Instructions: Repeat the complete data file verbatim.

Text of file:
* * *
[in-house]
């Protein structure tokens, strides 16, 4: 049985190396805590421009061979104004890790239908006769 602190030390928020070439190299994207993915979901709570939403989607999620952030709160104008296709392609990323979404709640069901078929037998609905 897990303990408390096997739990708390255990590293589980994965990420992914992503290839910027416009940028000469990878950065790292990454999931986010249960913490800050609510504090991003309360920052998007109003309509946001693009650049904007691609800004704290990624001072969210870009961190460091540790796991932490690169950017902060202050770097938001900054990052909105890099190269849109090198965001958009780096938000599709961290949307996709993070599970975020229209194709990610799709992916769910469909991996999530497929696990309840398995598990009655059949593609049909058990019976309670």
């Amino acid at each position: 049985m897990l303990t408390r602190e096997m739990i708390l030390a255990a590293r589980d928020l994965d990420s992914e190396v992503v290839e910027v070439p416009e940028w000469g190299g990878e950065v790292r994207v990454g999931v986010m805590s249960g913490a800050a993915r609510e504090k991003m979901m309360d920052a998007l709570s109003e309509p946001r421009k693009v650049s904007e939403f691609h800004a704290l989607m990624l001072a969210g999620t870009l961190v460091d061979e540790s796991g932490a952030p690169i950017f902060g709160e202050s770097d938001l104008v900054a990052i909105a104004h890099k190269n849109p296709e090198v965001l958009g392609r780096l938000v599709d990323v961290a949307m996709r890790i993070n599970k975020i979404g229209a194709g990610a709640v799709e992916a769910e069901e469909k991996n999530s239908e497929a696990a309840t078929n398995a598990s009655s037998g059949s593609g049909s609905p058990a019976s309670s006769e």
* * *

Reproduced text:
[in-house]
């Protein structure tokens, strides 16, 4: 049985190396805590421009061979104004890790239908006769 602190030390928020070439190299994207993915979901709570939403989607999620952030709160104008296709392609990323979404709640069901078929037998609905 897990303990408390096997739990708390255990590293589980994965990420992914992503290839910027416009940028000469990878950065790292990454999931986010249960913490800050609510504090991003309360920052998007109003309509946001693009650049904007691609800004704290990624001072969210870009961190460091540790796991932490690169950017902060202050770097938001900054990052909105890099190269849109090198965001958009780096938000599709961290949307996709993070599970975020229209194709990610799709992916769910469909991996999530497929696990309840398995598990009655059949593609049909058990019976309670």
């Amino acid at each position: 049985m897990l303990t408390r602190e096997m739990i708390l030390a255990a590293r589980d928020l994965d990420s992914e190396v992503v290839e910027v070439p416009e940028w000469g190299g990878e950065v790292r994207v990454g999931v986010m805590s249960g913490a800050a993915r609510e504090k991003m979901m309360d920052a998007l709570s109003e309509p946001r421009k693009v650049s904007e939403f691609h800004a704290l989607m990624l001072a969210g999620t870009l961190v460091d061979e540790s796991g932490a952030p690169i950017f902060g709160e202050s770097d938001l104008v900054a990052i909105a104004h890099k190269n849109p296709e090198v965001l958009g392609r780096l938000v599709d990323v961290a949307m996709r890790i993070n599970k975020i979404g229209a194709g990610a709640v799709e992916a769910e069901e469909k991996n999530s239908e497929a696990a309840t078929n398995a598990s009655s037998g059949s593609g049909s609905p058990a019976s309670s006769e």